I never quite understood why Microsoft insisted on having a separate portal for OneDrive for Business. It was almost as if Microsoft wanted to tell everyone that OneDrive was different, that it closely aligned to the consumer variant, and had nothing to do with SharePoint Online. Of course, SharePoint Online and OneDrive for Business are closely intertwined in areas like underlying storage and sharing behavior, and the same PowerShell module processes both SharePoint and OneDrive sites.
Most organizations treat the products as two peas in the same pod. One deals with corporate document management, the other with personal document management. Even Microsoft’s latest organizational structure refers to the development group as ODSP (OneDrive and SharePoint).
Consolidation within ODSP
All of which brings us to February 18’s totally predictable news in MC240393 that Microsoft plans to combine SharePoint and OneDrive management into the SharePoint Online admin center. Indeed, phase 1 has already happened as four areas of OneDrive administration are now in the Settings section of the SharePoint Online admin center (Figure 1).
Phase 2 (mid-March) brings the excitement of a link from the OneDrive admin center to the SharePoint Online admin center and a banner announcing the change. Truly we live in wonderous times.
The Need for Change
Microsoft is making the change because:
- The OneDrive admin center is old. It hasn’t changed much since 2014. Microsoft notes that its accessibility is not a strong point.
- The SharePoint Online admin center uses a relatively new framework that’s better suited to new development. Microsoft has been steadily building out the new admin center for the last few years to replace the older version inherited from on-premises servers. Migration, for instance, finds a home in the new center to host tools like Mover (bought in 2019) that it doesn’t have in the classic portal.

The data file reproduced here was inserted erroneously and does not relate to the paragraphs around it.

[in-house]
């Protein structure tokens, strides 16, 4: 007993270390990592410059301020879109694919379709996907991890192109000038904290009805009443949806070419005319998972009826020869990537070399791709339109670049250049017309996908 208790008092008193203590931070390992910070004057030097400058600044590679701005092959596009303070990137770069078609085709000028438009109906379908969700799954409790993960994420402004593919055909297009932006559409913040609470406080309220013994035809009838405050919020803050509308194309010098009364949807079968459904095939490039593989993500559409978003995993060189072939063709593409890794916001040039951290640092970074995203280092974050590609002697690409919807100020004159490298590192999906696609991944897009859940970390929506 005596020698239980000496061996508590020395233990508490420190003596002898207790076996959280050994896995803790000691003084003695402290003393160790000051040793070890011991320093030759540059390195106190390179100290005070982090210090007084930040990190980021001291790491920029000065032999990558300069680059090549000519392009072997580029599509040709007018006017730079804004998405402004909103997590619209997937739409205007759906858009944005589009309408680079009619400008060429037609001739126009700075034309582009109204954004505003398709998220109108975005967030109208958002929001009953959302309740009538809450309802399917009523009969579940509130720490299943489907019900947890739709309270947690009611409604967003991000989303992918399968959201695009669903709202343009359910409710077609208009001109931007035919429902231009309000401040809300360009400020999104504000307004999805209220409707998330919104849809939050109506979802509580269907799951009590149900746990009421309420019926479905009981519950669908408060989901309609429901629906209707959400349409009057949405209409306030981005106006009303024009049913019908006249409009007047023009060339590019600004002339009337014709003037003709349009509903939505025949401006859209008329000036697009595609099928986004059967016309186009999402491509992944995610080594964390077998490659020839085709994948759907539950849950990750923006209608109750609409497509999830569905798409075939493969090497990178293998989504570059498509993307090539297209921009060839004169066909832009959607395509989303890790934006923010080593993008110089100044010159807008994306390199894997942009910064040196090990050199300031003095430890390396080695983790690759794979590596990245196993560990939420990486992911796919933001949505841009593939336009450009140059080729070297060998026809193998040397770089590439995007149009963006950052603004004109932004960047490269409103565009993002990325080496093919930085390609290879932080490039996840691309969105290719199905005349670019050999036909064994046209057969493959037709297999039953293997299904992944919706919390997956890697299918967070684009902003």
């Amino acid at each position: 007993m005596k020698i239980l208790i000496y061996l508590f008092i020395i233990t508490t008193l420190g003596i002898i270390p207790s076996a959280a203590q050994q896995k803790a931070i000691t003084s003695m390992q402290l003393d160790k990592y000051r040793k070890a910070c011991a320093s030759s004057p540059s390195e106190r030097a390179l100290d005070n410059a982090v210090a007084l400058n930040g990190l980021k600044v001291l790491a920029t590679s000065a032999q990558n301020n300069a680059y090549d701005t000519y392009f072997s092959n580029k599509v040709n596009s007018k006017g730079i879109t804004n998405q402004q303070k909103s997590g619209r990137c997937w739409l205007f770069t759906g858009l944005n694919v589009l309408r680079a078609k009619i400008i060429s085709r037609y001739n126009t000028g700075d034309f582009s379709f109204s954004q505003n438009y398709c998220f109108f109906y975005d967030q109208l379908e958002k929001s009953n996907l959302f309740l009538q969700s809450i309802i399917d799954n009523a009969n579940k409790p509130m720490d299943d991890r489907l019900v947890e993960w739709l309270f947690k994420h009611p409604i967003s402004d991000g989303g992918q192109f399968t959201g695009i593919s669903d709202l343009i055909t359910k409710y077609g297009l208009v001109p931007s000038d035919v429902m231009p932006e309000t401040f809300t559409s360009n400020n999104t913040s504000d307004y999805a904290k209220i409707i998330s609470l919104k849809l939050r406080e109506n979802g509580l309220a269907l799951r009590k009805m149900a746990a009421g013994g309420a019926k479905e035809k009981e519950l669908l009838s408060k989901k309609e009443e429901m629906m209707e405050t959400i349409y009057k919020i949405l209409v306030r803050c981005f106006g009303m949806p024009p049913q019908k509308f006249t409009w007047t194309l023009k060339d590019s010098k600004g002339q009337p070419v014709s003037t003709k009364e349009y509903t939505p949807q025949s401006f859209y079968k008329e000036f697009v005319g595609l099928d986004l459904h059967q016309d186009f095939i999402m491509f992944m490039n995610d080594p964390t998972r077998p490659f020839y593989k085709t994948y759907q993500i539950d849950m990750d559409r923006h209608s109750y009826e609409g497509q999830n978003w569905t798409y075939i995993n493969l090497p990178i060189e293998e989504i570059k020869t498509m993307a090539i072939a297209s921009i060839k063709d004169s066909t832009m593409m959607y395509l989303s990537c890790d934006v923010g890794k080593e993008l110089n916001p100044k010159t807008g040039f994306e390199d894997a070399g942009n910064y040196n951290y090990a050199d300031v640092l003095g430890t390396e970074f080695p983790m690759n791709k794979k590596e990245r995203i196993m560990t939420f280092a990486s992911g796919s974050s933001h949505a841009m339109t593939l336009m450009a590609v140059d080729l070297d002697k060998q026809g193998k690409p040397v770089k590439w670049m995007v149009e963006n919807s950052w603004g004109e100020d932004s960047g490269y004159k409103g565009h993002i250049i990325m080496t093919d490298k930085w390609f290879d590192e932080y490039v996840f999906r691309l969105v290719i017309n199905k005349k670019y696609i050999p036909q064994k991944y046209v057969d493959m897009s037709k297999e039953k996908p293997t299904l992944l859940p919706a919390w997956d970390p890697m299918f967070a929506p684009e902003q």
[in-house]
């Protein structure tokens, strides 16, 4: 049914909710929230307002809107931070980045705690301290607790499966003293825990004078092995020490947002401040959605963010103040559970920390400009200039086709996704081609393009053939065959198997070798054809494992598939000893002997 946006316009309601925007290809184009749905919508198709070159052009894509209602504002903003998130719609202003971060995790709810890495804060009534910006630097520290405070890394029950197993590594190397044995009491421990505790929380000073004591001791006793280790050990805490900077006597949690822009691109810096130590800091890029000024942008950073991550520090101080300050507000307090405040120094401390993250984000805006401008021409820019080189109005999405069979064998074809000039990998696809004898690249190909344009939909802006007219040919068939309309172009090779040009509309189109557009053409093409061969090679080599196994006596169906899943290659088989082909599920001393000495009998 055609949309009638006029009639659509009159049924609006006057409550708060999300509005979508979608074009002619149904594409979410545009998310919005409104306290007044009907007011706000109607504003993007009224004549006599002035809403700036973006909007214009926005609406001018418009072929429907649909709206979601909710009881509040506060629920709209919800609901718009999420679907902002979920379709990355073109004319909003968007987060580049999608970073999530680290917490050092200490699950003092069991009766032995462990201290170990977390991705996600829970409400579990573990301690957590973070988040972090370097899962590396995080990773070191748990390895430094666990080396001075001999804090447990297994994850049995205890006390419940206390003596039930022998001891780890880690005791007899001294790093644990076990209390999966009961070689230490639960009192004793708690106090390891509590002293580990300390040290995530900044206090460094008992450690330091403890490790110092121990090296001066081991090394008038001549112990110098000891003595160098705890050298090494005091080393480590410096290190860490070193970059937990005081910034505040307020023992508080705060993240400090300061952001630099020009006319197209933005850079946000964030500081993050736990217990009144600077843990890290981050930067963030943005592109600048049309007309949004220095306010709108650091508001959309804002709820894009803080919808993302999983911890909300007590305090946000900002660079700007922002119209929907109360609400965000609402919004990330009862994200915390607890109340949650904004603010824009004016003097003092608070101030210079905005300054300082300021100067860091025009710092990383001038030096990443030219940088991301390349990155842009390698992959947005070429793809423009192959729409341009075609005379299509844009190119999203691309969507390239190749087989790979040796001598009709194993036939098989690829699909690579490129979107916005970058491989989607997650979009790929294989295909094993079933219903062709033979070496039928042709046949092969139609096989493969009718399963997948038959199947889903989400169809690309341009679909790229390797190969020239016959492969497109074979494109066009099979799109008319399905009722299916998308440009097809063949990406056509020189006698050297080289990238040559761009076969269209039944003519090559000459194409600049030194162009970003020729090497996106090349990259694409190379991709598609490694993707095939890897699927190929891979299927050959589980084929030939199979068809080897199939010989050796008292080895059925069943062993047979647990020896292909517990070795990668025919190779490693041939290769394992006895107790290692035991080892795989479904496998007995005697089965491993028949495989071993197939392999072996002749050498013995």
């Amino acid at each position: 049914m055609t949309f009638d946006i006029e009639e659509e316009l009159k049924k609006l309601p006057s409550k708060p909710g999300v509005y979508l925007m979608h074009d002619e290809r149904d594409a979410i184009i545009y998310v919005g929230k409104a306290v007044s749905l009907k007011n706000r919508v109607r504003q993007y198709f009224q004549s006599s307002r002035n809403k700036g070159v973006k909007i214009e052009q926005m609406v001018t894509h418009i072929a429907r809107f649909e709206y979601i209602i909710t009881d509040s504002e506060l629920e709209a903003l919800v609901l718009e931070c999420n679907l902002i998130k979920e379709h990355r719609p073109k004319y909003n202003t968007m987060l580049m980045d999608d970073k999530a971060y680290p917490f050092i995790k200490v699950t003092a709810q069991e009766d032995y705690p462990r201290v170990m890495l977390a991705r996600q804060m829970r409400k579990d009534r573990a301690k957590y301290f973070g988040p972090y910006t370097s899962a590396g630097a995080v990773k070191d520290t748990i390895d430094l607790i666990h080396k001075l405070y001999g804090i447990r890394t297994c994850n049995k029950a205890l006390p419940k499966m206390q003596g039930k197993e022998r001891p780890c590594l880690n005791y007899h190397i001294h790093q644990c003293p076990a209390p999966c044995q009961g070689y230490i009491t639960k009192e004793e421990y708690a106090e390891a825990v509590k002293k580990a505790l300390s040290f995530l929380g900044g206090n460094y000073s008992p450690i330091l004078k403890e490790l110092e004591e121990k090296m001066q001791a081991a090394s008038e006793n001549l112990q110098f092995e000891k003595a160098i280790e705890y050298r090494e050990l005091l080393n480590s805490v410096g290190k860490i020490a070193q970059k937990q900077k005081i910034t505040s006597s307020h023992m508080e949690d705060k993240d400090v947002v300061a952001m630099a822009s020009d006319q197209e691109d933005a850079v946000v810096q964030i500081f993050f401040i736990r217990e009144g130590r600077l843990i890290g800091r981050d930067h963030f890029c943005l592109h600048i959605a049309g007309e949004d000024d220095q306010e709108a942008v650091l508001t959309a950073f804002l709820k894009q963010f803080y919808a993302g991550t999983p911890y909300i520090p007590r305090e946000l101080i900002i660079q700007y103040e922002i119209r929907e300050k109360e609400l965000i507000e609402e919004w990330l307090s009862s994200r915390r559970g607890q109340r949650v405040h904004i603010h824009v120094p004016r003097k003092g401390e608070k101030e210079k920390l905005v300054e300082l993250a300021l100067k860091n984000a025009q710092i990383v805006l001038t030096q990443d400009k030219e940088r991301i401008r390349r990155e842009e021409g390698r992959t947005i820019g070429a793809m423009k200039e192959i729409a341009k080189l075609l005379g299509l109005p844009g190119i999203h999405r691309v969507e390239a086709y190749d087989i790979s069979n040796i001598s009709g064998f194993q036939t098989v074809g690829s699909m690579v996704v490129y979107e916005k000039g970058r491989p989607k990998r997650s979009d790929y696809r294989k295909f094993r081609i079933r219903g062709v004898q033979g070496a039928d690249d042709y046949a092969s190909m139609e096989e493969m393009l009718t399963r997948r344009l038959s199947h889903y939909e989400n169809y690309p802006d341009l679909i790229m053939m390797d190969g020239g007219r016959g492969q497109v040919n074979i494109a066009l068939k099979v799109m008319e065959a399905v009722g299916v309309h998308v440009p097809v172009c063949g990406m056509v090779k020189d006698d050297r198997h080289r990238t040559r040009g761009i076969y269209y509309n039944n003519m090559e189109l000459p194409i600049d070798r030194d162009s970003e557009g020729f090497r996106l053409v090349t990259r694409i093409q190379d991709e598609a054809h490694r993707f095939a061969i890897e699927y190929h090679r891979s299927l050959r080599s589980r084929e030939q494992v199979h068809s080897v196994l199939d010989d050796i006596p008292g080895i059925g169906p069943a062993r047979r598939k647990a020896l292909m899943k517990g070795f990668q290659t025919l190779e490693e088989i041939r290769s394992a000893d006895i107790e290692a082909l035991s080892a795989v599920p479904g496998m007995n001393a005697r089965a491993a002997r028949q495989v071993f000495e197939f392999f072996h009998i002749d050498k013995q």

- The SharePoint Online admin center supports new Azure AD roles, like Global Reader. This is important because it means that you don’t need to assign global administrator or other highly-permissioned roles to users to allow them to perform entry-level tasks like reviewing reports.
- Too many admin portals exist across Microsoft 365 (Figure 2). This consolidation is a good thing, but even when Microsoft retires the OneDrive admin center, a reasonable daily tour of admin centers for a global administrator might include checking in on 8 portals:
- Exchange admin center (both old and new versions).
- Microsoft 365 compliance center.
- Office 365 protection center (for mail flow and other functionality due to move to the Exchange admin center).
- Azure Active Directory portal.
- SharePoint Online admin center.
And that’s before taking in the Microsoft 365 security center, Microsoft 365 Cloud App Security, Endpoint Manager, Yammer, or any of the other less well-visited administrative endpoints. To their credit, Microsoft is steadily building out a set of granular roles to allow different users to interact with these portals but remembering how and where to perform different tasks across the portals is wearisome.
This consolidation will deliver some relief. Not a lot. Just a little. But all is appreciated.
Definition of Kissing cousin (for those who care)
For some guidance about Microsoft 365 tenant management, you might just be interested in this webinar.